Finding their Heru

Fraternal twins Emelie Falk and Lin Backlund made headlines all over the world in 2012 when they were reunited after being separated at birth.

They were adopted more than three decades ago from an orphanage in Semarang, Indonesia, by different Swedish parents.

In a remarkable turn of events, both ended up living just 70km apart, less than an hour's drive from each other, in Helsingborg, Sweden.

Before their reunion, the women, who are both teachers, got married on the same day, a year apart, and even danced to the same wedding song, You And Me, by US rock band Lifehouse.

More revelations were to come to Ms Falk and Ms Backlund, as captured in the new documentary series, Separated At Birth, which airs on Eve (StarHub TV Ch 425) every Monday at 9.50pm.

The pair appear in tonight's episode and next week's, which document their journey in finding their long-lost 37-year-old brother, who had also been given up as a baby.

Falk told The New Paper over the phone from Sweden: "We decided to do the show because we thought maybe we could get some help in finding (him). I'm glad we're in this together. It's a good feeling."

Ms Backlund, who is married to a Swedish school principal with whom she has two sons, aged five and two, visited Semarang in 2013.

"Nothing could prepare me for (going back) to Indonesia. There are a lot of people in this family," she said, adding that she found out that her biological mother had 15 children, 11 of whom were in Indonesia.

While Ms Backlund was there, another discovery awaited. She was told that somewhere in the world, the sisters had an older brother who had been adopted a few years before them.


Ms Falk, who has two daughters, aged two and six months with her self-employed Swedish husband, said: "They were also a pair of twins, but I was told one of them died while the other one was really sick and (our parents) couldn't take care of him because they didn't have a lot of money.".

Armed with just the birth certificates of their brother Heru and the presumed dead Hero Seriawan, and a rumour that Heru had been adopted in the Netherlands, and knowing only the boys' year of birth (1979), the sisters began their quest to find him.

They chose to do it through social media.

The sisters uploaded a photo of themselves to Facebook on Aug 15 last year with the hashtag #Hunt4Heru.

Within 24 hours, their post received more than 6,000 shares and 460,000 views and messages started pouring in from people claiming to be or to know Heru.

The more messages they got, however, the more confusing the search became.

Eventually, a man named Tim messaged them that he was Heru. He had the correct birth date and place of birth and even mentioned the names of their oldest brother and sister, which had not been made public.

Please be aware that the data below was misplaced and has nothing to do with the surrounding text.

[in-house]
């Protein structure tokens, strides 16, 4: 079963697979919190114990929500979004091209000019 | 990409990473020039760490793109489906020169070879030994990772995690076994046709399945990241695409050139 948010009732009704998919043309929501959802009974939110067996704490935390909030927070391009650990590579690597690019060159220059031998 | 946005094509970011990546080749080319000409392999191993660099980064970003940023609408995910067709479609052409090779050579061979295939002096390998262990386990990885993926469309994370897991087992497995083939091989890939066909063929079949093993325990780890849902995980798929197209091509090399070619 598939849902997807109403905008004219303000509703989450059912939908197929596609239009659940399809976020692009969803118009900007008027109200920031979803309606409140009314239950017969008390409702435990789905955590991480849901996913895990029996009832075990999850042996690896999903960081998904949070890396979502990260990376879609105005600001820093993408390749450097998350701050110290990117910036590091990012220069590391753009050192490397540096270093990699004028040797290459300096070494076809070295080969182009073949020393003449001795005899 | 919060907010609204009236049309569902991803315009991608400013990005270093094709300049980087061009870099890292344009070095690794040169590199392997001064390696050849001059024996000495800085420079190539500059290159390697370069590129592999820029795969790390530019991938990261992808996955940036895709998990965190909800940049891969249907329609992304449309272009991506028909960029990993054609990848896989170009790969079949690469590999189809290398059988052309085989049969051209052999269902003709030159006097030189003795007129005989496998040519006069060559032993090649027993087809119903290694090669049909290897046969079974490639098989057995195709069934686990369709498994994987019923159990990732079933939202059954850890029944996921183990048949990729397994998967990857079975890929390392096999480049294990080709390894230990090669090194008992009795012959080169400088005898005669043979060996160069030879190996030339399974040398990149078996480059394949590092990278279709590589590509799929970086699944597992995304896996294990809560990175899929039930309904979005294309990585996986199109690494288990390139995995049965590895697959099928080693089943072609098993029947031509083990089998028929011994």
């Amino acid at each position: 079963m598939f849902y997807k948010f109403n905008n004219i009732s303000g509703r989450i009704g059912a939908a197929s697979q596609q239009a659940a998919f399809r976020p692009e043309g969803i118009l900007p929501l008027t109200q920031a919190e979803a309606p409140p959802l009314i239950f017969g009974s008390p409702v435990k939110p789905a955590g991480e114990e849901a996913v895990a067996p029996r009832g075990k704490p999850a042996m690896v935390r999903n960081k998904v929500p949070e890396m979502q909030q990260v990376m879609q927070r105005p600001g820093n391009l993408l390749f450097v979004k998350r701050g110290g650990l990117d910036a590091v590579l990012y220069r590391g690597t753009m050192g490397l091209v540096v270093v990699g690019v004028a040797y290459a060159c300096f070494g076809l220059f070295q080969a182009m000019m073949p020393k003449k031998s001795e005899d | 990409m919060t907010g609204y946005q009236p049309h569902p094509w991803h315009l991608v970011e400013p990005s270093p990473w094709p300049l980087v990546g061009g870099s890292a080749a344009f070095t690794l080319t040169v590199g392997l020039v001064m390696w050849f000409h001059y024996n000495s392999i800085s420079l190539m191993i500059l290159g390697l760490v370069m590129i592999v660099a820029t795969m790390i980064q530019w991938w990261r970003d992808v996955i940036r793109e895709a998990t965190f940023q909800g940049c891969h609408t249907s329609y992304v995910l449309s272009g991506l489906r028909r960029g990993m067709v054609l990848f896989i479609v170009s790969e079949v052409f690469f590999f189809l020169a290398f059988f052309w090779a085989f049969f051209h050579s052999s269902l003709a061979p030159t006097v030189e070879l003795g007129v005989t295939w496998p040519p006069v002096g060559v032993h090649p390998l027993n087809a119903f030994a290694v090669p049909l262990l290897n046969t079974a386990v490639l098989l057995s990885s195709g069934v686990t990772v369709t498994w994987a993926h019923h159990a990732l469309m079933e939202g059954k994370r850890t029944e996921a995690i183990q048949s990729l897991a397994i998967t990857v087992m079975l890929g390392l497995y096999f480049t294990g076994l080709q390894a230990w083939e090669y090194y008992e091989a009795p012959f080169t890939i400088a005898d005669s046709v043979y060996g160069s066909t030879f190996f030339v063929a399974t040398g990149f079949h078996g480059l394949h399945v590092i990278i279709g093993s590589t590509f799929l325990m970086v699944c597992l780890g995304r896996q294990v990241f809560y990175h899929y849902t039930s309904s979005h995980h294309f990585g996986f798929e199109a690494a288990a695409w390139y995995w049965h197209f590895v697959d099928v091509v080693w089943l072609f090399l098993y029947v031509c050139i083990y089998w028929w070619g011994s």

Shortly after, they received another message, from a man named Mark who claimed to be Hero.

Within a week of their original Facebook post, the sisters had found both their brothers.

The men, who were both living in the Netherlands and work in IT, immediately flew to Sweden.

Recalled Ms Backlund of their tearful first meeting - captured on Separated At Birth - where they took turns to embrace each other: "It was amazing when we found out there were two of them...

"We didn't have much time to prepare ourselves, but when I saw them, it was the same feeling as when I had met Emelie. We knew we were connected."

Since then, the siblings have met up once more, when the brothers went to Sweden for the second time to be a part of Ms Backlund's son's baptism.

When they are not physically in the same place, the foursome keep in touch via text message and Skype almost daily.

Tim is married to a Dutch woman and they have a three-year-old daughter, while Mark is single.

Said Ms Backlund: "The Netherlands is about a half-day drive (from Sweden) so I hope we can meet more often... we have a great time whenever we meet so hopefully we can develop a greater relationship."

The quartet will be heading to Semarang this summer with their families for about two weeks to reconnect with their biological family.

And although there is no anger or resentment, the sisters still have "mixed feelings".

Said Ms Falk: "Of course I am excited to meet my family, especially my biological mother. I have spoken to her through Skype so I know that she is very emotional as well and it hurts me that she is sad about this situation and it's very hard for her.

"We know that the family is throwing a big party and we're planning to just hang out with everyone and have fun. I hope this journey will bring (the four of us) much closer too."

This article was first published on May 16, 2016.
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